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What Do You Do If Your Child Is Being Bullied on the Bus?

5 Things You Can Do Right Now If Your Child Is Being Bullied on the Bus

Bullying is a widespread problem among children (it's estimated that at least 27 percent of all kids get bullied at some point during their school years). The simplest definition of bullying is the act of aggressive and unwelcome behavior towards another person, and the effects can be long-lasting and mentally damaging to the victim. Children who are bullied tend to have a higher likelihood of depression, anxiety, and disconnection from peers. In fact, 75 percent of school-related shootings have been linked to bullying in some form.

One of the most prominent places a child can get bullied is on the school bus. That's because even though the bus driver is an adult who is present with the children, their main job is to keep their attention on the road and drive without distraction. Which means that oftentimes, children who are bullied on the bus get entirely missed by the only grown-up present. As a parent, it can feel frustrating to figure out how to handle a situation in which your child is being targeted. Here is a list of effective things to do right now to help your child get to school in a safe (and fun!) environment.

1. Tell the School

Immediately report the issue to the school's administration and request actionable help. Most public schools now have strict anti-bullying policies, and 49 states have anti-bullying legislation in place. Working with your school's administration to dismantle the bullying dynamics on the bus would be the most efficient way to find a solution that works for your child.

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2. Switch Their Seat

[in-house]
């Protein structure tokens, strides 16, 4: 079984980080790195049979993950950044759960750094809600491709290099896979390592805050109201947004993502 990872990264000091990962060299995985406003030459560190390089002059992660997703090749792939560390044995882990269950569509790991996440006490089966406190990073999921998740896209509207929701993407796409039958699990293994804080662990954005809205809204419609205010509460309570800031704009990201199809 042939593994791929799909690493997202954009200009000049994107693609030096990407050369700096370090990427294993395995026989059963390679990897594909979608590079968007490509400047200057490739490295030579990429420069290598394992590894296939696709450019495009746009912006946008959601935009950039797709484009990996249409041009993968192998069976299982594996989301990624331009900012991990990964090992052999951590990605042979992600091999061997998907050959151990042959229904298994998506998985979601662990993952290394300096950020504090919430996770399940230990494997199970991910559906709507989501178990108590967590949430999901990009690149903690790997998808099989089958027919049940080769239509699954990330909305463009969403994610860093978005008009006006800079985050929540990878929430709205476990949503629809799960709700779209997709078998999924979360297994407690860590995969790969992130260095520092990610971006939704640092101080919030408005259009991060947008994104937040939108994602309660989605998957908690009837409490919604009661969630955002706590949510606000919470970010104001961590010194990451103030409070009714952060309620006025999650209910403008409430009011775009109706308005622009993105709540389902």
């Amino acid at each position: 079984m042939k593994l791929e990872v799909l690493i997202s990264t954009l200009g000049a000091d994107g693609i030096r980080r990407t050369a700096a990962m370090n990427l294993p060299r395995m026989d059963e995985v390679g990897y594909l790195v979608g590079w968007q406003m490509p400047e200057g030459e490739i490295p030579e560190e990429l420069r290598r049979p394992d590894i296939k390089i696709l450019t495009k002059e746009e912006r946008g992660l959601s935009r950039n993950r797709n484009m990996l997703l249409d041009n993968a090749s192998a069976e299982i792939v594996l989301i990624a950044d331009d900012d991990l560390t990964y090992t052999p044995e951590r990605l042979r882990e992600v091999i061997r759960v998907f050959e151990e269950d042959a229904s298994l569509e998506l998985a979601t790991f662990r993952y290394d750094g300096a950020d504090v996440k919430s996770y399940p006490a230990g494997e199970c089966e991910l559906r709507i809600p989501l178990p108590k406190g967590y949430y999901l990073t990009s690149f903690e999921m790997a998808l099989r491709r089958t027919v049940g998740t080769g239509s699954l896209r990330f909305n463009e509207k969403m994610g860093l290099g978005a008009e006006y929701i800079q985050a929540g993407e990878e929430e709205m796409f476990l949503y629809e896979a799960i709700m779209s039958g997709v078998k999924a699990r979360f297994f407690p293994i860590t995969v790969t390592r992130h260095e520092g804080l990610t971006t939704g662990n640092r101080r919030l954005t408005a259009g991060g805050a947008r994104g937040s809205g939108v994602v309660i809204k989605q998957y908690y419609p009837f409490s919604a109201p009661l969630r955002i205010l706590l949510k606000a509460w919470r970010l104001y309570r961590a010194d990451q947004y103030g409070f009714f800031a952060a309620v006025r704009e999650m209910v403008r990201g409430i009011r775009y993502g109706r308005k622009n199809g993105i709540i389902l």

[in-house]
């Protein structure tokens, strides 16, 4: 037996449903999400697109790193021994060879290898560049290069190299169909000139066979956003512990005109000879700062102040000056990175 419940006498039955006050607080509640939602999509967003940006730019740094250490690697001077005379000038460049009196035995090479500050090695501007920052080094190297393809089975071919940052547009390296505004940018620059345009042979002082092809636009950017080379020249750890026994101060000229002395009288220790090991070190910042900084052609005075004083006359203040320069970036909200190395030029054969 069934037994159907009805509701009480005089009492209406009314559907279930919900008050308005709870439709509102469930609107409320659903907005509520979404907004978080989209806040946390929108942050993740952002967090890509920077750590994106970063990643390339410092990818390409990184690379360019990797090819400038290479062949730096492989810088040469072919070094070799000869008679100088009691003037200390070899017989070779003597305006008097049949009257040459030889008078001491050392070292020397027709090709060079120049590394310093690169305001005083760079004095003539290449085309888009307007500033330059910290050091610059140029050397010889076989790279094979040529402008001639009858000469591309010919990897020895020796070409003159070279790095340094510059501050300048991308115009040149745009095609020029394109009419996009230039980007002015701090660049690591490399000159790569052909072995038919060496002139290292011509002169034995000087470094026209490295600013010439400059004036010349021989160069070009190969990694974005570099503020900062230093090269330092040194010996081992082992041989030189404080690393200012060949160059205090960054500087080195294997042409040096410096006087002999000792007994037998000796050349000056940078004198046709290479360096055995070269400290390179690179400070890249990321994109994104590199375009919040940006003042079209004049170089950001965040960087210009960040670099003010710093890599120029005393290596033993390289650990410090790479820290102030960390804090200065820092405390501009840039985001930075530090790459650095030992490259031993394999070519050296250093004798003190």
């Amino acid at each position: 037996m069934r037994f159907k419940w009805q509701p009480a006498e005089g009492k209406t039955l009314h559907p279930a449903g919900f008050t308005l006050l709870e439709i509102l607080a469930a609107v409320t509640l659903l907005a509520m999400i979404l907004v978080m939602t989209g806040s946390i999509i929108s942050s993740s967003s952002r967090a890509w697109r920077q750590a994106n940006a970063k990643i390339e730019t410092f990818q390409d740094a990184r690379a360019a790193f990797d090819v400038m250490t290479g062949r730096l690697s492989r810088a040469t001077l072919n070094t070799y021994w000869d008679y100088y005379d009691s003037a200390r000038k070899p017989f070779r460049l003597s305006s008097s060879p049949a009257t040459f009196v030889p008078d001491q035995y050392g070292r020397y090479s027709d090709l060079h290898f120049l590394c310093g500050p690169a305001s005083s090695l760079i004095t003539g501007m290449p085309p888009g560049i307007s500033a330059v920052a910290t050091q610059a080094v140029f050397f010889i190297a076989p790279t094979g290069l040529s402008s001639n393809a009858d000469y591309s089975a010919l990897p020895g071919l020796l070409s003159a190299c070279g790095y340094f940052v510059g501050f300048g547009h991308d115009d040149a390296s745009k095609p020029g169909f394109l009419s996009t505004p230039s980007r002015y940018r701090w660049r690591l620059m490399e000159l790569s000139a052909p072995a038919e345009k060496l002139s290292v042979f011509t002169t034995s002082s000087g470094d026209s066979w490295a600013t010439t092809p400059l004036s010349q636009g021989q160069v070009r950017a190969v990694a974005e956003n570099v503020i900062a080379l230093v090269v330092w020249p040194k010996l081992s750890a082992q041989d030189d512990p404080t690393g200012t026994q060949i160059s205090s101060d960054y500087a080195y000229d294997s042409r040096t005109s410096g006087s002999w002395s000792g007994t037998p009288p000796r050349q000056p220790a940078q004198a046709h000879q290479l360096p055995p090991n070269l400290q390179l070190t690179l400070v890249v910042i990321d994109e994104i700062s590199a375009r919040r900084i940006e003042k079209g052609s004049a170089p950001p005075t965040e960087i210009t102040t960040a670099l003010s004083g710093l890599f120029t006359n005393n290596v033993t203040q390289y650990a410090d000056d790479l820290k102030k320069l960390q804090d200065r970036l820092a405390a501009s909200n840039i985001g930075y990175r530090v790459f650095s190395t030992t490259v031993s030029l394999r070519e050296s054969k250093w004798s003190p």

Have your child sit near the front of the bus, where they will be within closer proximity of the bus driver. Make sure the bus driver is aware of the situation and keen on helping. Oftentimes, bullying takes place when adults aren't present or paying attention. Letting the driver know what's happening and having your child sit within close proximity will offer a safeguard from the bully.

3. Buddy Up

See if your child can sit near friends and neighbors. When outnumbered, bullies don't like to play aggressor in group settings, so having a bus partner or friend nearby can help deter the bully from approaching your child. It can also offer powerful support to your child.

4. Consider Other Transportation

If it's nice out, consider letting your child ride their bike to school. Or if they have a close group of friends, chat with the other parents about setting up a carpool. Though this may not be possible in all circumstances, if the situation escalates and your child is in deep turmoil, it may be best for their mental health if you remove them from a toxic situation. Oftentimes, eliminating the regularity of bullying can provide tremendous relief to the victim.

5. Contact the Bully's Parents

Contact the bully's parents and try to see if a solution can be found. This may be a touchy topic for some parents, but approach the bully's parents with tact and be aware that no one likes to hear complaints about their child. If you approach it in a sensitive manner, chances are that the other parents will be willing to work with their own child to eliminate the bullying behavior.

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